Translator Disclaimer
1 May 2009 A Single, Mild, Transient Scrotal Heat Stress Causes Hypoxia and Oxidative Stress in Mouse Testes, Which Induces Germ Cell Death
Author Affiliations +
Abstract

Spermatogenesis is a temperature-dependent process, and increases in scrotal temperature can disrupt its progression. We previously showed that heat stress causes DNA damage in germ cells, an increase in germ cell death (as seen on TUNEL staining), and subfertility. The present study evaluated the stress response in mouse testes following a single mild transient scrotal heat exposure (40°C or 42°C for 30 min). We investigated markers of three types of stress response, namely, hypoxia, oxidative stress, and apoptosis. Heat stress caused an increase in expression of hypoxia-inducible factor 1 alpha (Hif1a) mRNA expression and translocation of HIF1A protein to the germ cell nucleus, consistent with hypoxic stress. Increased expression of heme oxygenase 1 (Hmox1) and the antioxidant enzymes glutathione peroxidase 1 (GPX1) and glutathione S-transferase alpha (GSTA) was consistent with a robust oxidative stress response. Germ cell death was associated with an increase in expression of the effector caspase cleaved caspase 3 and a decrease in expression of the protein inhibitor of caspase-activated DNase (ICAD). Reduced expression of ICAD contributes to increased activity of caspase-activated DNase and is consistent with the increased rates of DNA fragmentation that have been detected previously using TUNEL staining. These studies confirmed that transient mild testicular hyperthermia results in temperature-dependent germ cell death and demonstrated that elevated temperature results in a complex stress response, including induction of genes associated with oxidative stress and hypoxia.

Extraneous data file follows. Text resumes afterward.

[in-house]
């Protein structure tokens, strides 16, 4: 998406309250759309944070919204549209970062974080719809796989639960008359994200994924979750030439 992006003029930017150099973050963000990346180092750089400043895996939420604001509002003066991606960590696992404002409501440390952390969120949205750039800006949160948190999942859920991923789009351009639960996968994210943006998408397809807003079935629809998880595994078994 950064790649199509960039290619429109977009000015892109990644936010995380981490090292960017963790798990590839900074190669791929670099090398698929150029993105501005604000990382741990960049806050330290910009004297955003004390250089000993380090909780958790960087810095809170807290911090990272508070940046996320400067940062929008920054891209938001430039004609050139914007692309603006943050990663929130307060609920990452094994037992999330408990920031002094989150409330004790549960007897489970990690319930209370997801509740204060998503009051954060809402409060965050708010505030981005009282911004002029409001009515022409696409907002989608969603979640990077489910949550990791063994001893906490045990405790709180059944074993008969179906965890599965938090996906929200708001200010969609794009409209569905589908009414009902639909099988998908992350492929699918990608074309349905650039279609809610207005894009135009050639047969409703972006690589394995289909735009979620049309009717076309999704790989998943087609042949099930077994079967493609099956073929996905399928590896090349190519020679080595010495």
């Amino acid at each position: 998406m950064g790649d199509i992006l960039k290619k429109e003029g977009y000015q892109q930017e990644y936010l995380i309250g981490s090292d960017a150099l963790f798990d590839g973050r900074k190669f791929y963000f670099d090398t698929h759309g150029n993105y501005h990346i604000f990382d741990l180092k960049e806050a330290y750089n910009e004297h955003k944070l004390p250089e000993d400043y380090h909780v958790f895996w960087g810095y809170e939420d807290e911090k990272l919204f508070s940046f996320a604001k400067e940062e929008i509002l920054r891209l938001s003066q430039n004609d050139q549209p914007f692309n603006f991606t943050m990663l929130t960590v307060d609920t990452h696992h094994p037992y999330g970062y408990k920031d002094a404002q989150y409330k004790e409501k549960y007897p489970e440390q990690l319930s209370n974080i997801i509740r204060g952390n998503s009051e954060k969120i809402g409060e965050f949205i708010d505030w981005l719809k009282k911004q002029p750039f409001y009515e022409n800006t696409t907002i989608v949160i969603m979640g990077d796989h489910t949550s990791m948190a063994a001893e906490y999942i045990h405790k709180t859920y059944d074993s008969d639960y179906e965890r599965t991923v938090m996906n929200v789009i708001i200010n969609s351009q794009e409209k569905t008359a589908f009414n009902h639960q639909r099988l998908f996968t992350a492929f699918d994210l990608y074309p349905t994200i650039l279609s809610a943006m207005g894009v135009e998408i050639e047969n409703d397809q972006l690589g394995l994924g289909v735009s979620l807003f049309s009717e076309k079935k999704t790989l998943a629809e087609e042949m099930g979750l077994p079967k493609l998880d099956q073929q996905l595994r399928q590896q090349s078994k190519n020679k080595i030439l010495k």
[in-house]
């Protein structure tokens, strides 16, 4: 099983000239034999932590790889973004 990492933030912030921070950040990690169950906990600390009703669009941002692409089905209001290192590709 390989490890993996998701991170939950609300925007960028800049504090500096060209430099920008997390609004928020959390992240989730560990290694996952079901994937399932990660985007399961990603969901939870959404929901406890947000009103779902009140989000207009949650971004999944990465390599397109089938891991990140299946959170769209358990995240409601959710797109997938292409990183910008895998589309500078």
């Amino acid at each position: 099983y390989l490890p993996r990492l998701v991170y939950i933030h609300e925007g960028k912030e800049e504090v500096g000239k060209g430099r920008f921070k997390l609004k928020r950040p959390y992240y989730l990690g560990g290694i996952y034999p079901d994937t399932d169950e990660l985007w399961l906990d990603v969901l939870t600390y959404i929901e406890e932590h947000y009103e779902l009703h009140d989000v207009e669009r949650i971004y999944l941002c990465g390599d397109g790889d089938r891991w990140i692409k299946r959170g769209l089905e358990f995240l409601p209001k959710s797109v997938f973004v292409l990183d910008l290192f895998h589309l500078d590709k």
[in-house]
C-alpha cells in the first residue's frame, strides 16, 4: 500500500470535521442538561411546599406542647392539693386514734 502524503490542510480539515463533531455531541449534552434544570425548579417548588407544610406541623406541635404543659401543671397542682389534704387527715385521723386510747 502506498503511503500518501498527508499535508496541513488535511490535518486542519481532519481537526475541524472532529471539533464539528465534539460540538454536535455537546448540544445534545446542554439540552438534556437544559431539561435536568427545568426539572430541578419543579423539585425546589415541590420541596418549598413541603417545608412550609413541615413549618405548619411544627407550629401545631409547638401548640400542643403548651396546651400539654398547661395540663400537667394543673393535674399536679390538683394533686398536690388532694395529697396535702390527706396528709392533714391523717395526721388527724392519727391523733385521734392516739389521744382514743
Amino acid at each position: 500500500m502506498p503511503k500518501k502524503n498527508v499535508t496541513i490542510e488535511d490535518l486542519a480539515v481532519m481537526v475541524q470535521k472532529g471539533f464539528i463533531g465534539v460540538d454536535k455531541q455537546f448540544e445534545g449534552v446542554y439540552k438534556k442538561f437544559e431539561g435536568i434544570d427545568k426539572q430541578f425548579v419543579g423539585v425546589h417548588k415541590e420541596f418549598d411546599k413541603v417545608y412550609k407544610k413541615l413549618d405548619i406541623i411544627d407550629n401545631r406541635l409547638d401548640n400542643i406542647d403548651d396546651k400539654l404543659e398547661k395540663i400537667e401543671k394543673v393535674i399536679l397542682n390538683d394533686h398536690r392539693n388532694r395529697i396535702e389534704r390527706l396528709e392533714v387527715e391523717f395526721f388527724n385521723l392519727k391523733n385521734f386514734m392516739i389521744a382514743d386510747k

Catriona Paul, Serena Teng, and Philippa T. K. Saunders "A Single, Mild, Transient Scrotal Heat Stress Causes Hypoxia and Oxidative Stress in Mouse Testes, Which Induces Germ Cell Death," Biology of Reproduction 80(5), 913-919, (1 May 2009). https://doi.org/10.1095/biolreprod.108.071779
Received: 9 July 2008; Accepted: 1 December 2008; Published: 1 May 2009
JOURNAL ARTICLE
7 PAGES

This article is only available to subscribers.
It is not available for individual sale.
+ SAVE TO MY LIBRARY

SHARE
ARTICLE IMPACT
RIGHTS & PERMISSIONS
Get copyright permission
Back to Top